Any advice on this matter is highly appreciated. Using carbon paper just doesn't work at all...
So everything is ready for my embroidering day tomorrow. I'm happy that I can stick to my plan with this. I really really hope that I somehow manage to get the embroidery done in six hours max, as I shouldn't spend more time on it in the exam, too... 40 hours for the whole thing isn't that much.
I hope my (now) ex-intern can get some information out of the other trainee from the theatre about how many examinees we will be and how many machines we have to share.

Okay, I'm going to bed now. I need to have working eyes and hands tomorrow ;)
Cross your fingers my hot water is running again... it had some problems this evening after there were some repairings done in the morning... It wouldn't be a good thing to have no warm water with a holiday ahead...*ugh*

Good night and have a nice time

Wednesday, May 5, 2010

You can see something...

Hello my fellow readers!

It's time for another update on my progress.

So last Thursday and Friday I cut out all needed pieces for a first fitting, including their interfacing and used the free weekend *yay for May Bank holiday* to sew everything together.

pieces laid out on the woolfabric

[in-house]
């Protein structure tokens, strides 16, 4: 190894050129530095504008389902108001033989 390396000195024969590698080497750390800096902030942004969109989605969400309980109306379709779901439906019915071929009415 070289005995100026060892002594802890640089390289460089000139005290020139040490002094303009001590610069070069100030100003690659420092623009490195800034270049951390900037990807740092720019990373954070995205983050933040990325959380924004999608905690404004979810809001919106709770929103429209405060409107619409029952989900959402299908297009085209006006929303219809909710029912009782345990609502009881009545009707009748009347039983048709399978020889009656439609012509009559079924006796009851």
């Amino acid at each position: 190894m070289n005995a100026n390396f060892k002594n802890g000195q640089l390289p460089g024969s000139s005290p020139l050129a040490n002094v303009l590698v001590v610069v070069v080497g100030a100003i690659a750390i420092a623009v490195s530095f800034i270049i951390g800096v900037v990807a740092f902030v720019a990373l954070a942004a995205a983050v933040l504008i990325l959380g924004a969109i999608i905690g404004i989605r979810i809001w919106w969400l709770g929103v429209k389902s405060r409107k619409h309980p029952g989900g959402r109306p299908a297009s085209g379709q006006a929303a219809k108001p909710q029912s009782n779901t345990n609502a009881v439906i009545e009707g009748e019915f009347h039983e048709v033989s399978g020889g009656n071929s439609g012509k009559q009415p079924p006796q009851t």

The fabric is a wool mix with a bit stretch in dark brown with red pinstripes. I got it some years ago from the Hugo Boss fabric outlet. I always planned on using it for either business wear or something late victorian... now it's both in one... sorta *lol*

Saturday I got all pieces together, so I could start the Sunday with ironing all seams and have a first fitting. (I actually had wanted to get some more done, but after a spontanaeious clubbing session Friday night I only got up around 11am ^^)

First fitting impressions:
Please excuse the bad pictures. I had to take them without flash because of the mirror and brighten them alot.

skirt
it's fitting quite well and I only took out a centimeter at the very top of the waistband

jacket (without sleeves first)